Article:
Coexisting safely with artificial intelligence

Dr. Jessica Santos takes a deeper look at the future of AI.
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Dr. Jessica Santos
Dr. Jessica

Senior Director, Global Compliance and Quality, UK

Artificial Intelligence (AI) is all around us! We talk to Alexa-like devices, increasingly rely on automation, and will soon be driven around by driverless cars. In healthcare, AI is helping to discover new medicines and delivering a host of patient-centered technologies -- such biometric monitors, remote physician consultations and adherence assistance applications. Most importantly, the possibilities for continued AI innovation are limitless.

However, as machines become increasingly "intelligent" and better than humans at designing even smarter machines, the key question is what will this mean for mankind? And, critically, what are we doing to ensure a safe and worthwhile coexistence with such machines?


In healthcare market research, the inability to explain decisions made by AI programs is a major problem for data quality. This inability to understand how AI does what it does also stops AI from being further deployed in areas such as law, healthcare and within enterprises that handle sensitive customer data. Understanding how data is handled, how AI has reached a certain decision, and ultimately who is accountable are major unsolved challenges.

Furthermore, AI trained on wrong or unfiltered data can certainly make bad decisions. However, worse than that, current deep learning systems can sometimes give us confidently wrong answers, and provide limited insight into why they have come to specific decisions. This is what concerns me most as a healthcare market researcher. It’s okay to be wrong, but it’s not okay to be confidently wrong. The key to solving this dilemma is how we deal with uncertainty – the uncertainty of messy and missing data, and the uncertainty of predicting what might happen next. Uncertainty is not a good thing, as it’s something we debate endlessly and can’t fight by ignoring it. The entity who ultimately makes decision on uncertainty will be held most accountable, but who will that be?


To address this, we must determine who is telling AI its narratives? Whose stories, and which stories, will inform how AI interacts with the world? Which novels are being chosen to "teach" AI morality? What kind of writers are being enlisted to script AI–human interaction? If we can create more diverse literary and cinematic AI narratives, this can enhance the research and improve the language and data that feeds into actual AI systems. By paying closer attention to what stories are doing and how they are doing it, it doesn’t destroy the power they have – it helps us understand and appreciate that power even more. For example, imagine if we want AI to handle resource allocation decisions in our health system. It might accomplish this more fairly and efficiently than humans, with immense benefits for patients and taxpayers. However, to be successful we’d need to specify its goals correctly.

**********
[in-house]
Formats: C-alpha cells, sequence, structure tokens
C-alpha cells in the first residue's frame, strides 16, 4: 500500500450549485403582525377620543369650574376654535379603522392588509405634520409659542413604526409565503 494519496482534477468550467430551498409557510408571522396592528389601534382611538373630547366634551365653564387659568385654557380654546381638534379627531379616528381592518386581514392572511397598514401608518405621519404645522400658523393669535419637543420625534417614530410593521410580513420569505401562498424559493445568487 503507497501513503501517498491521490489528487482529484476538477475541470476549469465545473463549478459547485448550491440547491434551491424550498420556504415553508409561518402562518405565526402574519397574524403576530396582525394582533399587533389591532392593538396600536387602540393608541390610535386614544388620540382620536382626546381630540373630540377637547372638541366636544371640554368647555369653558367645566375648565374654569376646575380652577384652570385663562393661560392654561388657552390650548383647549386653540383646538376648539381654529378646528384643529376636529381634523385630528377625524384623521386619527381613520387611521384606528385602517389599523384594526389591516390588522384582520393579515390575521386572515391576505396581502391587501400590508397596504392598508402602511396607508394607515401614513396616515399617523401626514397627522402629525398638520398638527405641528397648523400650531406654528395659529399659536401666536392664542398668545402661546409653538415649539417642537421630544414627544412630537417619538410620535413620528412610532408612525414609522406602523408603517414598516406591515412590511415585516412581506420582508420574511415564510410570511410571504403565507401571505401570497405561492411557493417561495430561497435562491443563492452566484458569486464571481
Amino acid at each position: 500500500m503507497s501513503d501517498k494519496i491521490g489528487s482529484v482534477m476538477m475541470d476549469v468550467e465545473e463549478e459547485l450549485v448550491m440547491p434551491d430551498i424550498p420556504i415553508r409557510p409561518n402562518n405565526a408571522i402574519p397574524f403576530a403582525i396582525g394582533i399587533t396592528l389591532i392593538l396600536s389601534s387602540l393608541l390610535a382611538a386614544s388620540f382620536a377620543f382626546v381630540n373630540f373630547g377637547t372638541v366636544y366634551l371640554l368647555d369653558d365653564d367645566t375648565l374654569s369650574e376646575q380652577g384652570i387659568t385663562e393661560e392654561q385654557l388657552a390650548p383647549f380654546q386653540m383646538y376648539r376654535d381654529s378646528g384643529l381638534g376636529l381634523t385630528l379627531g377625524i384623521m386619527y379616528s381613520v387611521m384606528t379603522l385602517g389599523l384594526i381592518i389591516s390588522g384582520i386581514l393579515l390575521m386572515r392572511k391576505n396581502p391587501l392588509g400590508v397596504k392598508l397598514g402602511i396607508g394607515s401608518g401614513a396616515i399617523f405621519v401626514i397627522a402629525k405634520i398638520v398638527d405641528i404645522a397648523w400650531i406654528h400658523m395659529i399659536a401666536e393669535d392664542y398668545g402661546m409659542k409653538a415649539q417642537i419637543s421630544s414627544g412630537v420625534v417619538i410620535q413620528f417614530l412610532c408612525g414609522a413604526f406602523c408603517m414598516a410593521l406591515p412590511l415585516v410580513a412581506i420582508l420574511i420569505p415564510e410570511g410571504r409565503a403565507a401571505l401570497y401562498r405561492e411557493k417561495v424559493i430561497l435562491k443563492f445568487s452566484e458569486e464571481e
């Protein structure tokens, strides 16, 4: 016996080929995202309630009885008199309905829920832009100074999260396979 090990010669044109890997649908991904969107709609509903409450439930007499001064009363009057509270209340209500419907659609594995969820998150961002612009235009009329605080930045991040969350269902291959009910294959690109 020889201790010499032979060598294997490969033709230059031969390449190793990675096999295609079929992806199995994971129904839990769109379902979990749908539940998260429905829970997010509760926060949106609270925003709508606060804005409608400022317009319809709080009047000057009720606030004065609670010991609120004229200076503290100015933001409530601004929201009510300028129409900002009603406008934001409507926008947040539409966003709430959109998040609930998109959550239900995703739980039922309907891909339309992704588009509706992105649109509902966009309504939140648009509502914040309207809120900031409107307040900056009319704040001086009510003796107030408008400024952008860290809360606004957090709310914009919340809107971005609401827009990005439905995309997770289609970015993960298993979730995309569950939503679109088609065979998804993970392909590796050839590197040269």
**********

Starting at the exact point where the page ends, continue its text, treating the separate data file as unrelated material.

The biggest promise of AI is self-learning. But how can we be sure that AI will learn good and sensibly ONLY? That's because self learning also means learning bias, selfish demands, unending desires, and lack of happiness. A society driven by consumerism, celebrity worship, video games and social media gossip, and with indifference to massive social problems, creates human bias that contaminates AI systems. How do we ensure that AI learns only the good from us instead of everything?

There are two big problems with this utopian vision. One, is how do we get the machines started on this journey? And two, what would it mean to reach this destination? The "getting started" problem is that we need to tell the machines what they’re looking for with sufficient clarity and precision that we can be confident that they will find it – whatever "it" actually turns out to be. This is a daunting challenge, given that we are confused and conflicted about the ideals ourselves, and different communities might have different views. The "destination" problem is that, in putting ourselves in the hands of these moral guides and gatekeepers, we might be sacrificing our own autonomy – an important part of what makes us human.

Human Exceptionalism

Maybe what we are wishing for is privacy, security, safety, transparency, reliability and ultimately trust in the AI development, as well as the convenience and better quality of life that it can bring to us. If we are to give general intelligence to machines, we’ll need to give them moral authority too. That means a radical end to human exceptionalism.

In our white paper, "ARTIFICIAL INTELLIGENCE: The End of the World or the Dawn of Limitless Possibility", we explore potential routes in which AI may progress and how to best harness AI's unbridled power. 


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